Game reviews: original Pony Island and derivative Gemini: Heroes Reborn

Pony Island stands out as an innovative indie triumph, while Gemini: Heroes Reborn is repetitive with dumbed-down graphics

PUBLISHED : Friday, 05 February, 2016, 12:02am
UPDATED : Friday, 05 February, 2016, 12:01am

Pony Island

Daniel Mullins Games

The mainstream gaming world has settled into a comfortable place: massive budgets, sprawling settings and justifiably high prices. For indie developers trying desperately to distract absorbed audiences, the trick isn’t so much to compete, but to be creative within their limitations.

Pony Island is a crap game. Really, it’s awful. In this retro Macintosh-era side-scrolling adventure , you do nothing more than jump a pixelated pony over an endless series of fences. But Pony Island, the game outside the game, is brilliant. Taking the simplistic concept of standard gaming to a decidedly post-modern level, you’re a player trapped within the game’s old-school clutches, your soul forced by demonic forces to forever play out the pony’s Sisyphean journey until you can find a way to escape.

Once you slowly begin to clue yourself into its predicament, Pony Island reveals itself as a puzzle adventure based around well-worn video game standards. Sifting through muddled menus, ‘hacking’ convoluted programming code, communicating via instant messenger with fellow confused players, even working through walkthroughs of events you’ve seemingly completed. It all sounds a little pretentious on paper, we know, but the game is packed with the kind of creative thinking major developers are so lacking these days.

That’s because for much of its limited running time, Pony does an incredible job of messing with your mind. It plays up the veteran player’s constantly contradicting levels of pride and humility, building you up to the point where you’re smugly patting yourself on the back for inspired creativity, only to have you come crashing down when you realise that was the plan all along.

Clocking in at just a couple hours long, its minor length matters little as the game is chock-full of clever ideas, some congruent to its concept, others absolutely chaotic, and all of them too good to spoil on this page.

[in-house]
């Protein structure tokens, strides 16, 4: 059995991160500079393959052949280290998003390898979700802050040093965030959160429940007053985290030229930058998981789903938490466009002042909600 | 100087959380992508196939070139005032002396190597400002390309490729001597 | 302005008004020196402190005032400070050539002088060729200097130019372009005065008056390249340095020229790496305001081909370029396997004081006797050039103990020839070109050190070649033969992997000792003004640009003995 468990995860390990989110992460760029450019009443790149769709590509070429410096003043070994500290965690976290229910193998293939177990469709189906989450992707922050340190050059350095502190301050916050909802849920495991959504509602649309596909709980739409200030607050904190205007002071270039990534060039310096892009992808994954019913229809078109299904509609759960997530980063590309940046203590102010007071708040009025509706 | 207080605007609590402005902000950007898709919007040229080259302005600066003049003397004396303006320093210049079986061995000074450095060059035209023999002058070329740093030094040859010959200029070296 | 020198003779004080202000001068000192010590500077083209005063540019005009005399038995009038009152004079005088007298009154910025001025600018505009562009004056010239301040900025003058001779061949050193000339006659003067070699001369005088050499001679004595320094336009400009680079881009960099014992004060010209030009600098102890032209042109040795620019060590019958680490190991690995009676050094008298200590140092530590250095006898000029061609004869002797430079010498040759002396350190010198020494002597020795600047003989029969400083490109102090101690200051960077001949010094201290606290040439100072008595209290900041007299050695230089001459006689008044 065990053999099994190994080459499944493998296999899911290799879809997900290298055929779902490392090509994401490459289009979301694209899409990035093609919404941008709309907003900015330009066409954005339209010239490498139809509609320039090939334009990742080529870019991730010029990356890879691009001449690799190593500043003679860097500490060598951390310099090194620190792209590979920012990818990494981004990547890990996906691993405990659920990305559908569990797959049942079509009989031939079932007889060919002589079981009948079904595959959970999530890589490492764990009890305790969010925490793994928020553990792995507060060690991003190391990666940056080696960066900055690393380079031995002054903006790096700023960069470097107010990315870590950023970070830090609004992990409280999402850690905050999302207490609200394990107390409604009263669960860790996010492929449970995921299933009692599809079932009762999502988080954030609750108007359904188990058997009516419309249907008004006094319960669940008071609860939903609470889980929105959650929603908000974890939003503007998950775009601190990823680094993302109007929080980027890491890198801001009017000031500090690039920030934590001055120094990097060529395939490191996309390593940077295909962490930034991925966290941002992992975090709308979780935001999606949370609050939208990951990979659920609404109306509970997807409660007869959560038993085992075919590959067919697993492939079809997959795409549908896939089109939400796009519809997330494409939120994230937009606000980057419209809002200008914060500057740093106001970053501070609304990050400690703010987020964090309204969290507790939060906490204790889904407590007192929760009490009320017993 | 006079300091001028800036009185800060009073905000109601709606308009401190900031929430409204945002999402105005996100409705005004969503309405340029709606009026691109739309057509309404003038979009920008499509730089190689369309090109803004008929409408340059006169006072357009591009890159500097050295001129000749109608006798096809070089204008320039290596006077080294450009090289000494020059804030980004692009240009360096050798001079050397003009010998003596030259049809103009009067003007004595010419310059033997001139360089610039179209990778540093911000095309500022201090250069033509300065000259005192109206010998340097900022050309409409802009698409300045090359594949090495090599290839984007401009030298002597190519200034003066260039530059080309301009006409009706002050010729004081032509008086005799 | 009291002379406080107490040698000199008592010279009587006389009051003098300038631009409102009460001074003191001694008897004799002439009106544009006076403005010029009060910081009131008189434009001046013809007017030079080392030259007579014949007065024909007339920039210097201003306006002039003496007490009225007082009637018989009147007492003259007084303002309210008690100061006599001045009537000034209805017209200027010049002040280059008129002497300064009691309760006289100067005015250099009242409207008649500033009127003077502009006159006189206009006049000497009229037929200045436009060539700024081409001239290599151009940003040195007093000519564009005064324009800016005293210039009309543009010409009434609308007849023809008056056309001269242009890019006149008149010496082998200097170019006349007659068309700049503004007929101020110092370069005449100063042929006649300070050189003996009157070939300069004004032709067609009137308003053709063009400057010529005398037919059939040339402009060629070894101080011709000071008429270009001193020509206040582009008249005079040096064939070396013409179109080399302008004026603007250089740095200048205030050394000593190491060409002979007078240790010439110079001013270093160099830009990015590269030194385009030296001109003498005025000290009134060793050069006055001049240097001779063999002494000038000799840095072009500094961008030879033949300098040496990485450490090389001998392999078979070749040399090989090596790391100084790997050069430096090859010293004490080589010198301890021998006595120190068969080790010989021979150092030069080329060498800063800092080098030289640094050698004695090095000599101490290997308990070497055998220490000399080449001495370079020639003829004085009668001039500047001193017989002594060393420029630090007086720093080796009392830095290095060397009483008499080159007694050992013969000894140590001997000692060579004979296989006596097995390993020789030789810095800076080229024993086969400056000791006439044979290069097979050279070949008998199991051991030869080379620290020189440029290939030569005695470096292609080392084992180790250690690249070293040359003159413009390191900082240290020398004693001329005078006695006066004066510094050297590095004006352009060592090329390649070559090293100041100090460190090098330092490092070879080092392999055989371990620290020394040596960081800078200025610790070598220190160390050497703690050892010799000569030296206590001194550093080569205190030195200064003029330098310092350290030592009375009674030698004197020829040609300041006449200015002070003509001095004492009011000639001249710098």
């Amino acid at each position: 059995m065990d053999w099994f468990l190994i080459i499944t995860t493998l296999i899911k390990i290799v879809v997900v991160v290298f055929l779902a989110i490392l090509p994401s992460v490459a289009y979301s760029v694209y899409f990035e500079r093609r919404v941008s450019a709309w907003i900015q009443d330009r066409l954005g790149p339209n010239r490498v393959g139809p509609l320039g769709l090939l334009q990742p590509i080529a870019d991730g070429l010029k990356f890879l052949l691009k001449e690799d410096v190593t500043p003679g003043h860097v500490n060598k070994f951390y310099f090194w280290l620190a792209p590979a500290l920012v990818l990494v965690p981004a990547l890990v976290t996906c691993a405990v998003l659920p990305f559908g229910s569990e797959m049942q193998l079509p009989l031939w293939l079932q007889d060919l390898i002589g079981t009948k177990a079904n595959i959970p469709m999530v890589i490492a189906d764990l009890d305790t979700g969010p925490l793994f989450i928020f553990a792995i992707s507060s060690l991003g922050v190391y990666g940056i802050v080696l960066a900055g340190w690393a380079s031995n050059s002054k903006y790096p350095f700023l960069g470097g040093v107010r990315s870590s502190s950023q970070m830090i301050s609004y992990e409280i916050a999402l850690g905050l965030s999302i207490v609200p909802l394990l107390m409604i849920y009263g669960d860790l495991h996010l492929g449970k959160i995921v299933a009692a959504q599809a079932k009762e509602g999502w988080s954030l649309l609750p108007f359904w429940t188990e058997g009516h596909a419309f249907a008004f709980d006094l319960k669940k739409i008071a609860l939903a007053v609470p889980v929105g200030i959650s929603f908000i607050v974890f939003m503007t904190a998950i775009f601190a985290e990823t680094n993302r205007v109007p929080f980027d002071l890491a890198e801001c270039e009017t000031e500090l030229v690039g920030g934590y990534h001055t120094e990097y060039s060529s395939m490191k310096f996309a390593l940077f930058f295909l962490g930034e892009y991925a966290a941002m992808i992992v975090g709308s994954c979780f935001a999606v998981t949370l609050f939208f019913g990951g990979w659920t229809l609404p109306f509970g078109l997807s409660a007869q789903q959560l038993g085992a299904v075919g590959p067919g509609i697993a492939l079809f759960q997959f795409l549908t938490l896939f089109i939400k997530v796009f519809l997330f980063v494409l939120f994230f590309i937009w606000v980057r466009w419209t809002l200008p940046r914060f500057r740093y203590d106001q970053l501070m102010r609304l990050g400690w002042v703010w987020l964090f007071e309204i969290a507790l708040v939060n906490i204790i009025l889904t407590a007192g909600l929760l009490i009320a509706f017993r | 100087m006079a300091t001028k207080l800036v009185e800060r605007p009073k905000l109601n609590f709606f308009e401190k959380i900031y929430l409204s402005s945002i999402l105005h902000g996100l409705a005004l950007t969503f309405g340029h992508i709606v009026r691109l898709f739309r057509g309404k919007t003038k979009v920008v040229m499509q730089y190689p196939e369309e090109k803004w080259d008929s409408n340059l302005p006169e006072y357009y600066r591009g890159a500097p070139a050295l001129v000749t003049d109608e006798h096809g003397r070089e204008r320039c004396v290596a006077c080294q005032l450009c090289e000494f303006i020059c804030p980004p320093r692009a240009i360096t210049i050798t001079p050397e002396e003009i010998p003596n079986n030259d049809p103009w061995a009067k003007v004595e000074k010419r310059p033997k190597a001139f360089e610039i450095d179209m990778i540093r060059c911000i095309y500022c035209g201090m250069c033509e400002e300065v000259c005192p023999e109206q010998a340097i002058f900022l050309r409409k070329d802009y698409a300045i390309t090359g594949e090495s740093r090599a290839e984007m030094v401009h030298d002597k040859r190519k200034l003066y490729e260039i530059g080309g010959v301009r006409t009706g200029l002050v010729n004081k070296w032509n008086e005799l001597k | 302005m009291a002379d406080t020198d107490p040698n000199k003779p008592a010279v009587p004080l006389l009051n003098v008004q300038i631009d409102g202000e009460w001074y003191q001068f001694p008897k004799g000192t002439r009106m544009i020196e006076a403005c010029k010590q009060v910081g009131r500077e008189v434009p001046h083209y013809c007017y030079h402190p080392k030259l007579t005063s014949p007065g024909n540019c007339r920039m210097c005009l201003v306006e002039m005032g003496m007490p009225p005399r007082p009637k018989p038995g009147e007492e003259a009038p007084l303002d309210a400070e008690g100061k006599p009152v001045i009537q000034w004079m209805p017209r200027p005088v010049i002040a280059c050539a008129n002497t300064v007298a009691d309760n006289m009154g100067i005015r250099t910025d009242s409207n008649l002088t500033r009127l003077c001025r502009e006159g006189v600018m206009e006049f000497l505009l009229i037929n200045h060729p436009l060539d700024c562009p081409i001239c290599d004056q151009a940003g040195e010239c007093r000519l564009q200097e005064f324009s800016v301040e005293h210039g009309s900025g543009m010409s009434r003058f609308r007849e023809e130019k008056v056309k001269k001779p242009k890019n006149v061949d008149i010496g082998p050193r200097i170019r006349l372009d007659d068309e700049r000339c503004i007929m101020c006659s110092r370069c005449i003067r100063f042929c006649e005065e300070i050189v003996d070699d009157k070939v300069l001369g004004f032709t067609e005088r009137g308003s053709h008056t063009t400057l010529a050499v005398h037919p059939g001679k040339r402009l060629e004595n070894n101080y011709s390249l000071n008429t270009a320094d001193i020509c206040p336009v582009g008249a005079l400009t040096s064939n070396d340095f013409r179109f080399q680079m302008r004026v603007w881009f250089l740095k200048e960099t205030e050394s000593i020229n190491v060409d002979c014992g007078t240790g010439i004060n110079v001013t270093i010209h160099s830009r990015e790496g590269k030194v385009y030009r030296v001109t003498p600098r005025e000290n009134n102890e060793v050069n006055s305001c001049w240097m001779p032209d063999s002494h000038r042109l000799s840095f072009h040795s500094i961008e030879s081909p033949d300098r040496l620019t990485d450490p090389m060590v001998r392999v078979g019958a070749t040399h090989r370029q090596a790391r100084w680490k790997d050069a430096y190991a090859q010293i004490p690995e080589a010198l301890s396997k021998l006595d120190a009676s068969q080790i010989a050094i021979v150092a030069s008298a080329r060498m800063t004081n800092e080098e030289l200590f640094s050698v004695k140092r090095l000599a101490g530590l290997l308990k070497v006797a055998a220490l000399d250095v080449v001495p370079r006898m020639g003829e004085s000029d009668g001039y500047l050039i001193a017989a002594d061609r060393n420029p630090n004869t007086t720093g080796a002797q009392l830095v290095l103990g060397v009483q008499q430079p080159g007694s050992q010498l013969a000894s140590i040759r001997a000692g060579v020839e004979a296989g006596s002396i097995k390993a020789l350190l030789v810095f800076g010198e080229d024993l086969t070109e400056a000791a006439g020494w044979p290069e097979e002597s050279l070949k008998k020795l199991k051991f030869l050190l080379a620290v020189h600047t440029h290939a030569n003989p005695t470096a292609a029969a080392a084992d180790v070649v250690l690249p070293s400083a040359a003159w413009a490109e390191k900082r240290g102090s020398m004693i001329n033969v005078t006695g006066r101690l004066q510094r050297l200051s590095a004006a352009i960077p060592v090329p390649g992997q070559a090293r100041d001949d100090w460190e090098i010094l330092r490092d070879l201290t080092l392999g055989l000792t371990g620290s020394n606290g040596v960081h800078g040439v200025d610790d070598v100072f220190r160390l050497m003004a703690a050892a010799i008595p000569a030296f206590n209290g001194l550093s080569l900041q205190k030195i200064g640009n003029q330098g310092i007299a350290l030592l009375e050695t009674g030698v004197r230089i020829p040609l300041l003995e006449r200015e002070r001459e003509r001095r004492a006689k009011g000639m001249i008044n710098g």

“Meta” is a bit of an overused catch-all in modern entertainment, but that’s sadly – or maybe, gladly – the only fitting definition for Pony Island, its fourth-wall-breaking antics the ideal send-up of that classic-modern gaming divide. Available as a tiny download and priced at a mere HK$40, it’s the kind of game that makes us constantly jaded reviewers proud.

Gemini: Heroes Reborn

Phosphor Games

Here you have everything’s that’s wrong about the mainstream world. Gemini: Heroes Reborn – a video game based on a cancelled TV mini-series, based on a cancelled show. Not exactly a great start, and it only gets worse.

The superhero show was routinely derided for its derivative nature, its characters blatantly ripped from the pages of Marvel and DC, and that thoroughly unoriginal vein continues to flow here. Gemini is an unabashed amalgamation of popular favourites from the past couple of decades: Portal, Mirror’s Edge, Bio-Shock, even Half-Life.

If you’ve played most of those games, you’ll know where this is going: a first-person shooter featuring a fresh-faced teenager who can leap through time and fight off villains with telekinetic powers. Sounds almost decent, right? Sure, but then make it incredibly repetitive, fill it with clumsy ambitions and somehow dumb down the Unreal Engine so that it looks look like absolute crap, and you have Gemini.

But wait, you ask, if it’s so terrible, why give it two and a half stars? That’s the thing: Gemini is pretty bad, but it’s absolutely filled with really great ideas. More than anything, it’s the potential that completely lets it down. In obsessive gaming circles, it’s long been known that developer Phosphor has wanted to make its magnum opus: a massive open-world adventure that allows players to roam free with a completely customised superhero. The closest they’ve got, and seemingly will ever get, is this sad gun-for-hire attempt.

You can’t blame Phosphor though. As co-founder Chip Sineni admitted to VentureBeat: “These days, it does seem like you either have really huge triple-A type games with hundreds of people and costs upwards of US$40 million or a small indie project that becomes popular.” Like many half-baked releases flooding the market, Gemini is a mainstream game stuck sadly in that limbo between the two.